This is the final day of the World Trade Organization's ministerial meeting in Doha. Before the day is out, trade ministers representing 142 countries hope to reach agreement on launching a new round of trade talks. The delegates are cautiously optimistic they will succeed. The ministers face a midnight deadline on deciding whether to remove or at least lower trade barriers to global commerce.
Andre LeMay is the spokesman for the Canadian delegation. He says there seems to be a greater atmosphere of compromise in Doha than was evident during the riot-plagued WTO meeting in Seattle in 1999. But he says whether this will actually lead to the launch of a new trade round is anyone's guess. "People remember Seattle and are saying let's not do the same thing. So I think there is a genuine willingness to accomplish something. I think most of the discussion has been very good. The mood seems to be good. The momentum seems to be there," says Mr. LeMay. "Will this be sufficient to come to a launch of a new round of negotiations again? No one is willing to bet their bottom dollar on this."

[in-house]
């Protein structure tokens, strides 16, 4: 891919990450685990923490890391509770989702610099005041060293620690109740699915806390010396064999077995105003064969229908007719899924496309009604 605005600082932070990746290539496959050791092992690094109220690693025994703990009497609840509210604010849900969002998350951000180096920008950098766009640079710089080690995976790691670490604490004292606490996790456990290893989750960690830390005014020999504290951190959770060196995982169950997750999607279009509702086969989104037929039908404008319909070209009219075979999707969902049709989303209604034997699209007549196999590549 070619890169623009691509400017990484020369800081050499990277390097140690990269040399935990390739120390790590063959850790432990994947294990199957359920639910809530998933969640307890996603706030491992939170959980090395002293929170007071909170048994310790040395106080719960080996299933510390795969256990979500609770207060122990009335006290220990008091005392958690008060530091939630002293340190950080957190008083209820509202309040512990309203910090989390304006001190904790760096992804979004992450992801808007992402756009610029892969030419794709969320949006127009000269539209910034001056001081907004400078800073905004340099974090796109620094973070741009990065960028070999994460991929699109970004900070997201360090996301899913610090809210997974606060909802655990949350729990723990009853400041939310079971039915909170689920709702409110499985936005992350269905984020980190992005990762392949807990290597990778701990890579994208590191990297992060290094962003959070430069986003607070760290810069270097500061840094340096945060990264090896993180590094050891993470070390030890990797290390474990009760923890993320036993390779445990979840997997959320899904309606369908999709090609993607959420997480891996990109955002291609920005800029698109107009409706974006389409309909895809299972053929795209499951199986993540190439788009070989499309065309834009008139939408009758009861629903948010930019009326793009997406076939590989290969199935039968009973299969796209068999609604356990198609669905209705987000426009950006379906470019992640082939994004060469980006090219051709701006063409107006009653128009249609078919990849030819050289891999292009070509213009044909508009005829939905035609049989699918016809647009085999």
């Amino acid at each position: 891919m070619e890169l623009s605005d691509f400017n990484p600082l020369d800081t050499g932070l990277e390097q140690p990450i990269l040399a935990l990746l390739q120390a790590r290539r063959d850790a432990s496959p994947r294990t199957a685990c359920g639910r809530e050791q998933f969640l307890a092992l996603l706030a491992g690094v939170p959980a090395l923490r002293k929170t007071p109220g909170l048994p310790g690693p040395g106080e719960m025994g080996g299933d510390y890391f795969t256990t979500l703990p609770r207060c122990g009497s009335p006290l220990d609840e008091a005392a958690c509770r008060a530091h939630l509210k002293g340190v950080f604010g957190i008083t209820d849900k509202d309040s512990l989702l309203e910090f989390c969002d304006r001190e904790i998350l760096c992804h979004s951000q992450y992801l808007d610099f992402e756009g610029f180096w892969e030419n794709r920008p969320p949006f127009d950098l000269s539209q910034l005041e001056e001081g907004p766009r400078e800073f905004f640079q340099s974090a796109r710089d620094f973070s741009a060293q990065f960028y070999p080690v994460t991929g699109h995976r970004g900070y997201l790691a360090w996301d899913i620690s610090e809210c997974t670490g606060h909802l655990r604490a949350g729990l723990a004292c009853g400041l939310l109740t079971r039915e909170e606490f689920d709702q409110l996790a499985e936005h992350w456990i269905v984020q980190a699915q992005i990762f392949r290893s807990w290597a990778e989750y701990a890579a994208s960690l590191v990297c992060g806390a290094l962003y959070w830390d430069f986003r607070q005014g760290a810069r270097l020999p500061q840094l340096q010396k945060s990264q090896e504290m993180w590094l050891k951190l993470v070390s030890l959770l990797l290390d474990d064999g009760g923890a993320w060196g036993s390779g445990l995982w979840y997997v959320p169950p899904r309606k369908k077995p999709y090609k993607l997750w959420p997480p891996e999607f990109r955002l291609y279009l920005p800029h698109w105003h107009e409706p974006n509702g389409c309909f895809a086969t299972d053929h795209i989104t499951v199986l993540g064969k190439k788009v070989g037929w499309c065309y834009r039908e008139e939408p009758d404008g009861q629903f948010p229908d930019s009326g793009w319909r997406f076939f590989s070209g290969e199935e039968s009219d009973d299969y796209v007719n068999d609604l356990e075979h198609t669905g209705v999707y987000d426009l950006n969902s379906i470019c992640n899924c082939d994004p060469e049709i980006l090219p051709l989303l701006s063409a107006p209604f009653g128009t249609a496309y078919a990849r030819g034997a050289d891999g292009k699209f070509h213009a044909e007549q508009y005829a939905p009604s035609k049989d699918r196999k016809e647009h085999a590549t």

There are still very sensitive issues being debated. The European Union is said to be resisting any language in the meeting's final declaration that would call for the phasing out of government subsidies for farm exports.
India, Pakistan, Egypt and Bangladesh, major textile-producing countries, were said to be holding out for greater access to the markets of developed countries. India's trade minister Murasoli Maran days "there is a deadlock and it could be a deal breaker."